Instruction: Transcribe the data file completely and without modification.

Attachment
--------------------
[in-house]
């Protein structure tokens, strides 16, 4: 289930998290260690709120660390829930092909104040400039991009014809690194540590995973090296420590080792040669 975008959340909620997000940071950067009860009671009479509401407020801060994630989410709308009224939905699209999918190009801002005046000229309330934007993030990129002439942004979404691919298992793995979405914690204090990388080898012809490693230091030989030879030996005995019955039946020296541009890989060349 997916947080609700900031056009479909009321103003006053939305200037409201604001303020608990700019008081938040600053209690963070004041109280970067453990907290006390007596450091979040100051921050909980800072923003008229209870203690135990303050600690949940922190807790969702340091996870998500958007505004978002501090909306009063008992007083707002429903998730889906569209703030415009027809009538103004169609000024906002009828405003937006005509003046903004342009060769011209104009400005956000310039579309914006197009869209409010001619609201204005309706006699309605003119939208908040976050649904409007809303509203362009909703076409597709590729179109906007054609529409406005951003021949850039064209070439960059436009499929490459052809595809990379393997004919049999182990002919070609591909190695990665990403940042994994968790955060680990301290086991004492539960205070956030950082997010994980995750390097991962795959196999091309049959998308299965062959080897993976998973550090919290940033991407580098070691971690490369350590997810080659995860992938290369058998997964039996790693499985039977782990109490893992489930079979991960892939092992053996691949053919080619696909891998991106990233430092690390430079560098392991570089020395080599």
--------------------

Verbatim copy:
[in-house]
């Protein structure tokens, strides 16, 4: 289930998290260690709120660390829930092909104040400039991009014809690194540590995973090296420590080792040669 975008959340909620997000940071950067009860009671009479509401407020801060994630989410709308009224939905699209999918190009801002005046000229309330934007993030990129002439942004979404691919298992793995979405914690204090990388080898012809490693230091030989030879030996005995019955039946020296541009890989060349 997916947080609700900031056009479909009321103003006053939305200037409201604001303020608990700019008081938040600053209690963070004041109280970067453990907290006390007596450091979040100051921050909980800072923003008229209870203690135990303050600690949940922190807790969702340091996870998500958007505004978002501090909306009063008992007083707002429903998730889906569209703030415009027809009538103004169609000024906002009828405003937006005509003046903004342009060769011209104009400005956000310039579309914006197009869209409010001619609201204005309706006699309605003119939208908040976050649904409007809303509203362009909703076409597709590729179109906007054609529409406005951003021949850039064209070439960059436009499929490459052809595809990379393997004919049999182990002919070609591909190695990665990403940042994994968790955060680990301290086991004492539960205070956030950082997010994980995750390097991962795959196999091309049959998308299965062959080897993976998973550090919290940033991407580098070691971690490369350590997810080659995860992938290369058998997964039996790693499985039977782990109490893992489930079979991960892939092992053996691949053919080619696909891998991106990233430092690390430079560098392991570089020395080599």